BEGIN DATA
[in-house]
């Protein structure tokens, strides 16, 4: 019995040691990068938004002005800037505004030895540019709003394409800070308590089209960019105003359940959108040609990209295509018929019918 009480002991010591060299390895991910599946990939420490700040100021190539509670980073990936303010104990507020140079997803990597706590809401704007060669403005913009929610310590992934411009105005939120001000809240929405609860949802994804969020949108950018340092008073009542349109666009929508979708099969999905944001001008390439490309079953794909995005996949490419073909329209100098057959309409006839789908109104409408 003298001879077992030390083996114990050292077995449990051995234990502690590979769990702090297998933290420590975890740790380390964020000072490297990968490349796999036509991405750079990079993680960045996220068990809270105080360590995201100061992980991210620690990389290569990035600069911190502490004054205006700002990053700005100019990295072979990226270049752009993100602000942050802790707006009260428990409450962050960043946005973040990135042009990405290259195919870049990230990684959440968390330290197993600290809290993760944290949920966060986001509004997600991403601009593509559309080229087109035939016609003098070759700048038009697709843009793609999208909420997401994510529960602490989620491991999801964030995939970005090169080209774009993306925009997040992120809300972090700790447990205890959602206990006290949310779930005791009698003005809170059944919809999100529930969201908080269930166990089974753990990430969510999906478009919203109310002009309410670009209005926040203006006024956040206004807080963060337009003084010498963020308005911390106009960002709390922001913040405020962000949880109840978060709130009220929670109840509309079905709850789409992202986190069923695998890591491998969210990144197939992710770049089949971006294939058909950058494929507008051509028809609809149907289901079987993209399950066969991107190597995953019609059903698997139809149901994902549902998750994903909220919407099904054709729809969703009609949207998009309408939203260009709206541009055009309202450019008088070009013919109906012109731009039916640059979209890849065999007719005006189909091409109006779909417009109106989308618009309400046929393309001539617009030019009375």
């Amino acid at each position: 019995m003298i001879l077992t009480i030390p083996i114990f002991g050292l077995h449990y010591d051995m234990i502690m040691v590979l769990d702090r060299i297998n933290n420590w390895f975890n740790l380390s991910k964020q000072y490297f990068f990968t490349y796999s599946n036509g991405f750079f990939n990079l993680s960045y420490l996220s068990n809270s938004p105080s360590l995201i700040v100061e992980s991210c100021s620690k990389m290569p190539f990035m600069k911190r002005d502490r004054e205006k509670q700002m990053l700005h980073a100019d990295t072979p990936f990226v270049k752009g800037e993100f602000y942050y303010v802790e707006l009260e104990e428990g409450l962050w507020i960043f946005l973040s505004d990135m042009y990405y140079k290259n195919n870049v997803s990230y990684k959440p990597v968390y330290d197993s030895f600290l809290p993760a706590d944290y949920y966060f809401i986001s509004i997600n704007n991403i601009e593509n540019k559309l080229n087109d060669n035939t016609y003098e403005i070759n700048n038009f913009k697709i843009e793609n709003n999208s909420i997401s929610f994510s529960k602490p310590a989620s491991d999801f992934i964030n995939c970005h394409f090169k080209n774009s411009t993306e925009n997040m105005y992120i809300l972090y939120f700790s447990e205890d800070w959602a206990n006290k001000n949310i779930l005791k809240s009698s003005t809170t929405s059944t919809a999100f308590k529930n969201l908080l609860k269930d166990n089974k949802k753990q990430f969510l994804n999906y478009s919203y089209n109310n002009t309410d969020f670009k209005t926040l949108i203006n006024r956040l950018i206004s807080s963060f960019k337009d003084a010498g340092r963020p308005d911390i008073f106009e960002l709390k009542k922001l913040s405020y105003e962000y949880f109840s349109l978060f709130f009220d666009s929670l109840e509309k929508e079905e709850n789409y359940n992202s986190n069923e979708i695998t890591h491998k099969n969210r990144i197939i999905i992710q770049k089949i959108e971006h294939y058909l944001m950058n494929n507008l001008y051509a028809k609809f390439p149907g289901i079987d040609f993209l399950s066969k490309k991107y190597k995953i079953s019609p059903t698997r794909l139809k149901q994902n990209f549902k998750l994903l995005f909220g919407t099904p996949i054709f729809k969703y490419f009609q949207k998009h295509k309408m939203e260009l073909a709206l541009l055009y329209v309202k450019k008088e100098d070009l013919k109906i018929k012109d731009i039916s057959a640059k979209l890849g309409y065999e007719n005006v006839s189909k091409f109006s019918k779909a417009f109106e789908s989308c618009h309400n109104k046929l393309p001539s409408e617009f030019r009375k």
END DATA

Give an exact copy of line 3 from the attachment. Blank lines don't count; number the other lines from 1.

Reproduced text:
């Amino acid at each position: 019995m003298i001879l077992t009480i030390p083996i114990f002991g050292l077995h449990y010591d051995m234990i502690m040691v590979l769990d702090r060299i297998n933290n420590w390895f975890n740790l380390s991910k964020q000072y490297f990068f990968t490349y796999s599946n036509g991405f750079f990939n990079l993680s960045y420490l996220s068990n809270s938004p105080s360590l995201i700040v100061e992980s991210c100021s620690k990389m290569p190539f990035m600069k911190r002005d502490r004054e205006k509670q700002m990053l700005h980073a100019d990295t072979p990936f990226v270049k752009g800037e993100f602000y942050y303010v802790e707006l009260e104990e428990g409450l962050w507020i960043f946005l973040s505004d990135m042009y990405y140079k290259n195919n870049v997803s990230y990684k959440p990597v968390y330290d197993s030895f600290l809290p993760a706590d944290y949920y966060f809401i986001s509004i997600n704007n991403i601009e593509n540019k559309l080229n087109d060669n035939t016609y003098e403005i070759n700048n038009f913009k697709i843009e793609n709003n999208s909420i997401s929610f994510s529960k602490p310590a989620s491991d999801f992934i964030n995939c970005h394409f090169k080209n774009s411009t993306e925009n997040m105005y992120i809300l972090y939120f700790s447990e205890d800070w959602a206990n006290k001000n949310i779930l005791k809240s009698s003005t809170t929405s059944t919809a999100f308590k529930n969201l908080l609860k269930d166990n089974k949802k753990q990430f969510l994804n999906y478009s919203y089209n109310n002009t309410d969020f670009k209005t926040l949108i203006n006024r956040l950018i206004s807080s963060f960019k337009d003084a010498g340092r963020p308005d911390i008073f106009e960002l709390k009542k922001l913040s405020y105003e962000y949880f109840s349109l978060f709130f009220d666009s929670l109840e509309k929508e079905e709850n789409y359940n992202s986190n069923e979708i695998t890591h491998k099969n969210r990144i197939i999905i992710q770049k089949i959108e971006h294939y058909l944001m950058n494929n507008l001008y051509a028809k609809f390439p149907g289901i079987d040609f993209l399950s066969k490309k991107y190597k995953i079953s019609p059903t698997r794909l139809k149901q994902n990209f549902k998750l994903l995005f909220g919407t099904p996949i054709f729809k969703y490419f009609q949207k998009h295509k309408m939203e260009l073909a709206l541009l055009y329209v309202k450019k008088e100098d070009l013919k109906i018929k012109d731009i039916s057959a640059k979209l890849g309409y065999e007719n005006v006839s189909k091409f109006s019918k779909a417009f109106e789908s989308c618009h309400n109104k046929l393309p001539s409408e617009f030019r009375k």